Loyola Chicago relives pristine history in wake of Final Four

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Adrian Broaddus

Jerry Harkness, 77, was the captain of the 1963 National championship team for Loyola Chicago.

Adrian Broaddus, Copy Editor

SAN ANTONIO, TEXAS—Beyond Sister Jean-Dolores Schmidt creating massive buzz and the Cinderella team of Loyola-Chicago climbing its way into the Final Four rests a deep-rooted history of basketball and triumph for the program of the Ramblers.

Sitting courtside at the Alamodome wearing all maroon and a 1963 NCAA National championship hat of Loyola-Chicago was Jerry Harkness, who is at the Final Four to remind people of the past and live through a new chapter of history.

Fifty-five years ago this week, Harkness and Loyola-Chicago defied all odds by starting four African Americans to win the National championship over two-time defending champions Cincinnati, 60-58.

They did it just three years before Texas Western started five African American players and beat Kentucky 72-65 in 1966.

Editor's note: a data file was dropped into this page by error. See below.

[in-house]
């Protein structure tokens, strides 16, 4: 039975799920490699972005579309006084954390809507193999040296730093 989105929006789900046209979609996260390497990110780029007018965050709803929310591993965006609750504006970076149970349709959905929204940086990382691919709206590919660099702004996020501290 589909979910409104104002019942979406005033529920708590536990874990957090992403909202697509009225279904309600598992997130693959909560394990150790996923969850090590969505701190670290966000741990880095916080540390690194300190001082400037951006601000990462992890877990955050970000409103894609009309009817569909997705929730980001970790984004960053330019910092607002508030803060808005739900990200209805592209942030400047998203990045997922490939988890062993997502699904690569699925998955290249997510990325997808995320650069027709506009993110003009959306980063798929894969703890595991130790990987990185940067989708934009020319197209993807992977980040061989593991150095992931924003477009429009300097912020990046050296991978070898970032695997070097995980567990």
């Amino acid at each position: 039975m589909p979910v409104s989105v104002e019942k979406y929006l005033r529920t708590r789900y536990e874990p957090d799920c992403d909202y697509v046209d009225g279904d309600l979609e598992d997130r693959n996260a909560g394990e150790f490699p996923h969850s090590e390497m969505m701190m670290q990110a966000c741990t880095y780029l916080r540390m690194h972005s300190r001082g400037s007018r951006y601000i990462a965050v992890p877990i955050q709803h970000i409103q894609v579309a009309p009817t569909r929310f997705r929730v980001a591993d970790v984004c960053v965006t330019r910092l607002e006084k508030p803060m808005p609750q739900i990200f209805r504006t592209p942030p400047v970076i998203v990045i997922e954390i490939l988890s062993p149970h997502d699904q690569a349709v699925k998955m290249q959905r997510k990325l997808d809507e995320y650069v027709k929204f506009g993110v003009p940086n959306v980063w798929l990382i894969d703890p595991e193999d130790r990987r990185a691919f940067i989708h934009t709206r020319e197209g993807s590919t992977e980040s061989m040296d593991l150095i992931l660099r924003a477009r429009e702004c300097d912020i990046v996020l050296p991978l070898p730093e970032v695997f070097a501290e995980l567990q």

“We didn’t realize it until years later, but we thought, ‘wow, we were the first team to ever do that,’” Harkness said. “It’s great to find out you made history in so many different ways.”

Both teams, although different in their own stories, show parallels in their respective programs.

Both Texas Western and Loyola-Chicago are still the only teams in their states (Texas and Illinois) to win a men’s basketball National championship.

Michaela Roman
Nevil Shed

“I’m happy and excited that Loyola is up there too,” said Texas Western center Nevil Shed. “When they won a championship, there wasn’t a change between ACC and southern schools allowing blacks to play.”

Although it wasn’t an immediate change when the Ramblers won a title in terms of civil rights, it still became a step in the right direction for black basketball players.